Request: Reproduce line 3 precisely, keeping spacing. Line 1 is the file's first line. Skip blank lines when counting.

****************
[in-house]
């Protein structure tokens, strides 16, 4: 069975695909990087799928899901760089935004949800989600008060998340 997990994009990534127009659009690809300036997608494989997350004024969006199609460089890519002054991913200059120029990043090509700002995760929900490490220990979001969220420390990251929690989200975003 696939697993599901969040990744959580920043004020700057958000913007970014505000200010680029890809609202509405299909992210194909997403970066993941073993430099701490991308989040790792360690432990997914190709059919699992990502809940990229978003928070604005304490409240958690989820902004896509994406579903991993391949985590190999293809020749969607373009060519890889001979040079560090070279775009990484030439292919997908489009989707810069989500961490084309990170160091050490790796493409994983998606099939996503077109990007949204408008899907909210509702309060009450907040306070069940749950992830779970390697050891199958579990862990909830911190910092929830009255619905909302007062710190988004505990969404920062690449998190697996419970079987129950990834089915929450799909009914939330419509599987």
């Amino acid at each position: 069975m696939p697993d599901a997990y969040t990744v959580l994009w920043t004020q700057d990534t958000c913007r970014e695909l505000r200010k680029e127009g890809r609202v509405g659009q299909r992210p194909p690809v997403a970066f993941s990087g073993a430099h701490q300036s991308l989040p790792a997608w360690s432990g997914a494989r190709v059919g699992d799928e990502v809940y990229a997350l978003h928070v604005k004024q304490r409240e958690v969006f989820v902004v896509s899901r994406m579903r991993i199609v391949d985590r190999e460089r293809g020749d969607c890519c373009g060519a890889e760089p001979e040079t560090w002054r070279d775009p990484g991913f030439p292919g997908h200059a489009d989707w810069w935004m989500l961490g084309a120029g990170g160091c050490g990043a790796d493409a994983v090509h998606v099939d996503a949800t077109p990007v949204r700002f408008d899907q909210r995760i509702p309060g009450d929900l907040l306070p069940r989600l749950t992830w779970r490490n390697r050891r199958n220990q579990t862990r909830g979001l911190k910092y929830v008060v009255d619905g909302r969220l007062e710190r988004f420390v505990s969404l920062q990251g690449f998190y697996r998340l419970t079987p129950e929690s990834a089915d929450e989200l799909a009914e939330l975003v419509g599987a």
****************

């Amino acid at each position: 069975m696939p697993d599901a997990y969040t990744v959580l994009w920043t004020q700057d990534t958000c913007r970014e695909l505000r200010k680029e127009g890809r609202v509405g659009q299909r992210p194909p690809v997403a970066f993941s990087g073993a430099h701490q300036s991308l989040p790792a997608w360690s432990g997914a494989r190709v059919g699992d799928e990502v809940y990229a997350l978003h928070v604005k004024q304490r409240e958690v969006f989820v902004v896509s899901r994406m579903r991993i199609v391949d985590r190999e460089r293809g020749d969607c890519c373009g060519a890889e760089p001979e040079t560090w002054r070279d775009p990484g991913f030439p292919g997908h200059a489009d989707w810069w935004m989500l961490g084309a120029g990170g160091c050490g990043a790796d493409a994983v090509h998606v099939d996503a949800t077109p990007v949204r700002f408008d899907q909210r995760i509702p309060g009450d929900l907040l306070p069940r989600l749950t992830w779970r490490n390697r050891r199958n220990q579990t862990r909830g979001l911190k910092y929830v008060v009255d619905g909302r969220l007062e710190r988004f420390v505990s969404l920062q990251g690449f998190y697996r998340l419970t079987p129950e929690s990834a089915d929450e989200l799909a009914e939330l975003v419509g599987a």